How to Achieve the Large Cannabis Yields Outdoors

growing-outdoor-By Soru Epotok
Photo By Soru Epotok/ shutterstock

Several years after marijuana legalization in Colorado, it isn’t uncommon to run into someone who grows their own cannabis. Seeds are readily available online as well as in a dispensary, where clones are also available. After all, there is a subtle reason why the plant is sometimes referred to as “weed”. Even if you are new to growing, I’m sure you realize that growing cannabis is just a different iteration of gardening. That being said, you are allowed to make mistakes and, to allay any anxieties, the plants themselves will to adapt to any misunderstandings, but usually at the behest of optimal health.

If you’re wanting to know how to achieve the biggest yield outdoors, there are three considerations worth making:

  1. Season
  2. Strain Genetics
  3. Nutrients

Each of these considerations works in tandem throughout the entire plant life cycle. If your plant isn’t getting enough sunlight, nutrient absorption and energy production are shunted. If you begin your canna-gardening too early, seasonal variability in temperatures can hinder plant growth. Let’s take a deeper look each of these three considerations, see if we can distinguish any other areas of overlap.

Growing Outdoors: Seasonal Considerations

When learning how to achieve the biggest yield outdoors, the time of the year is paramount to success. This is based primarily on light cycles, but temperature extremes can also affect how your plant children mature into bud production. In fact (and I do mean to sound dire), extremes in the type of weather can actually kill your canna-crop under certain conditions. Here’s what you need to know:

Temperatures can vary, but only so much

Temperature is something we have learning to manipulate with exactitude. However, when I go camping, I cook everything on a fire — just an example that it isn’t always feasible to expect the clinical precision of a thermometer in some natural, outdoor environments. We will find out more about the genetic disposition your plants may have a bit later, but for now, I’ll just provide a basic rule:

Tip No. 1: The temperatures shouldn’t fluctuate below 40 degrees Fahrenheit

Ideally, you’d want it to be at least 20-25 degrees warmer than this through the evening, dark hours and between 70-80 degrees Fahrenheit with sunlight. If you are in a warm or hot climate, making sure your root system has enough water can help prevent further ill-effects on the plant. Temperatures between 80-90 can produce elongated stems or airy — rather than dense — flowers. In order to achieve the biggest yield outdoors, how you protect the plant from temperature maladies AND encourage growth will influence how your crop ultimately turns out.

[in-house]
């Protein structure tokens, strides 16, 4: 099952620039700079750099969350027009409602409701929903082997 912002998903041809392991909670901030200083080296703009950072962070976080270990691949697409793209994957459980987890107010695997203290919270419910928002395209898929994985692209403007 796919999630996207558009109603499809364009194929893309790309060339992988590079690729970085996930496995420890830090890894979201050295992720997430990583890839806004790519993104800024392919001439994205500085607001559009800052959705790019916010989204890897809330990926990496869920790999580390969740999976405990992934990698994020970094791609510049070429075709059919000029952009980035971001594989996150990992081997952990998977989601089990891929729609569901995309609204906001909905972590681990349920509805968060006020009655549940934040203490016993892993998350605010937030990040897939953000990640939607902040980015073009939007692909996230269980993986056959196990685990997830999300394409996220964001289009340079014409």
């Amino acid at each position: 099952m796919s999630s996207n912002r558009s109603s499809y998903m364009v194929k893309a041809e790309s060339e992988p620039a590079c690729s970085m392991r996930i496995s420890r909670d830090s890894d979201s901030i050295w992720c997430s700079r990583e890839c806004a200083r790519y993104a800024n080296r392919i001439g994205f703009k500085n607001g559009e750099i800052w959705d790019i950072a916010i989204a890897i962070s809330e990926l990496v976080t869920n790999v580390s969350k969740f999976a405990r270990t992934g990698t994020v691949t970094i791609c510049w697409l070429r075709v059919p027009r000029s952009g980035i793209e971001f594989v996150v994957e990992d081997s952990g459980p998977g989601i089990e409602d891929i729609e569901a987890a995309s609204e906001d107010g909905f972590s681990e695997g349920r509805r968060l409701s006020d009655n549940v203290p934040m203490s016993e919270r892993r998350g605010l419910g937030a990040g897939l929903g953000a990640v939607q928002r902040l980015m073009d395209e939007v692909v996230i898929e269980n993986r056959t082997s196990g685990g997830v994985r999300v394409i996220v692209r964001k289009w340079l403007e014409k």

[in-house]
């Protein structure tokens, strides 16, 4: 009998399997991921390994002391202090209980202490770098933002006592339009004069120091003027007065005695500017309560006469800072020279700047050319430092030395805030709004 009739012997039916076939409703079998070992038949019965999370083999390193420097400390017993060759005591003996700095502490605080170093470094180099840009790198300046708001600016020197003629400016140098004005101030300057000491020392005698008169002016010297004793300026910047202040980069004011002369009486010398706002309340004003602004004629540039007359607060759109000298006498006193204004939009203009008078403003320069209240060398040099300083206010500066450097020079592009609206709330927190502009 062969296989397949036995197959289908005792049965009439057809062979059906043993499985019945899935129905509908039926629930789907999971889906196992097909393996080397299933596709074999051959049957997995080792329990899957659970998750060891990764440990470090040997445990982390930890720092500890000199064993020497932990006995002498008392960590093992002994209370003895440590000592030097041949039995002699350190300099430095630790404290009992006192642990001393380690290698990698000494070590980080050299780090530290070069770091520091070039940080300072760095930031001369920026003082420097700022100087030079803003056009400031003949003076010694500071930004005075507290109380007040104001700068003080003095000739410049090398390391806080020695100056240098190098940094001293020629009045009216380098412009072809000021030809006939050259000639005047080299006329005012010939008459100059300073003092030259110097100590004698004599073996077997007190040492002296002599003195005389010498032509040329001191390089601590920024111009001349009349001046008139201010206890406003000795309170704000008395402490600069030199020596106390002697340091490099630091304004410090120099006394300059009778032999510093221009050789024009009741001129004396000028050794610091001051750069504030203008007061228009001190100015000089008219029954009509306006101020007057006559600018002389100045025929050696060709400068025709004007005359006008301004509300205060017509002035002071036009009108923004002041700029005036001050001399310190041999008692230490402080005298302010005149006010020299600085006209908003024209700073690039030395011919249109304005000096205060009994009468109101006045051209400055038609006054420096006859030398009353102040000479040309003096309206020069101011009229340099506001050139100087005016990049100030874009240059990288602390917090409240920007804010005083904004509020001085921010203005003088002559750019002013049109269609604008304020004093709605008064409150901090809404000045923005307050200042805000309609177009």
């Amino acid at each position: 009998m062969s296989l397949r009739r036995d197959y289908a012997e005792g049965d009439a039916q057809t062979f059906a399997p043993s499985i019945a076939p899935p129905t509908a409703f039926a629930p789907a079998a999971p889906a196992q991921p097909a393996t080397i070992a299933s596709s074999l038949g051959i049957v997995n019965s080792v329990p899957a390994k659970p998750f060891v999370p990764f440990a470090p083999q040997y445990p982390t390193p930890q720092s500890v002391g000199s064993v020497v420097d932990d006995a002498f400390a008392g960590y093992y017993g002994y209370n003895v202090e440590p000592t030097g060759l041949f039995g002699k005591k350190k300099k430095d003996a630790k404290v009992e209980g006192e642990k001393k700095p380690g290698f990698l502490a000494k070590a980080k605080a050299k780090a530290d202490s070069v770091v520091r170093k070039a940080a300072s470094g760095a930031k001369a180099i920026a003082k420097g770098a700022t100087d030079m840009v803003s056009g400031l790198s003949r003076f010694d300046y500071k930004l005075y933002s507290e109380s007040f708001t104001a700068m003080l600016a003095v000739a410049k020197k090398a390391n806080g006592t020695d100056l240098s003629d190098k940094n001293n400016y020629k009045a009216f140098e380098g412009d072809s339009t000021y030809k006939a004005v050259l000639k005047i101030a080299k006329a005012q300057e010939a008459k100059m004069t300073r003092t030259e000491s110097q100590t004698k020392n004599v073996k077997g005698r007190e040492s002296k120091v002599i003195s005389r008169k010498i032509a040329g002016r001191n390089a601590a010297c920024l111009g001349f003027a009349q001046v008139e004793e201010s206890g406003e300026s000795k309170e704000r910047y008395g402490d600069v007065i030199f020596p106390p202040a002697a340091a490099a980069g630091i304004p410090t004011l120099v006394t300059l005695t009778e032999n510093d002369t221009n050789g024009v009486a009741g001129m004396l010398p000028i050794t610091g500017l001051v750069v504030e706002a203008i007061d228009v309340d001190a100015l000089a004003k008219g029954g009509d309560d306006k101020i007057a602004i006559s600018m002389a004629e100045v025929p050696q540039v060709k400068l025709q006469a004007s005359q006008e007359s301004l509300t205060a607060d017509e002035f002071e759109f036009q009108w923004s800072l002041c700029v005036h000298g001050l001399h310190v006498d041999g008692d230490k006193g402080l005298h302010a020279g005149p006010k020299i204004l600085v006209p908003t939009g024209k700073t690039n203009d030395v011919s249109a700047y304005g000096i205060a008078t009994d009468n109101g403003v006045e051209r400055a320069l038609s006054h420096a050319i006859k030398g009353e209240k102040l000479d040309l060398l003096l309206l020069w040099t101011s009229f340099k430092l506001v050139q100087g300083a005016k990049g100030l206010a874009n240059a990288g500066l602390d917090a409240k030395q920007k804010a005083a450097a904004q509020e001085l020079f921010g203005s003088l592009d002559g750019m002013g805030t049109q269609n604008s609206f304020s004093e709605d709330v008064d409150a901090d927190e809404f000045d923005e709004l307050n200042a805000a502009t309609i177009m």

This could mean a greenhouse or the use of poly-film to shield the plants from detrimental temperature variations. However, such a practice could add a different level of complexity to the grow that isn’t suited for everyone.

Light cycles need to be synced

We will talk more about the genetics and how they will affect this later, but, in general, the following tip applies to big ol’ outdoor buds:

Tip No. 2: Plant life cycle is vital knowledge

The best judgments are made with the most accurate and available information. Think of the ounces of marijuana you’ll cultivate. Think about how you will know everything about the plant you are putting into your body. In order to get to this end, learning how to achieve the biggest yield outdoors requires us to think of the plant life cycle as different chapters of a book. Since books are typically the places people seek some sort of wisdom, it is the plant life cycle that we can divine how much light is needed at each of the various stages in the plant life cycle.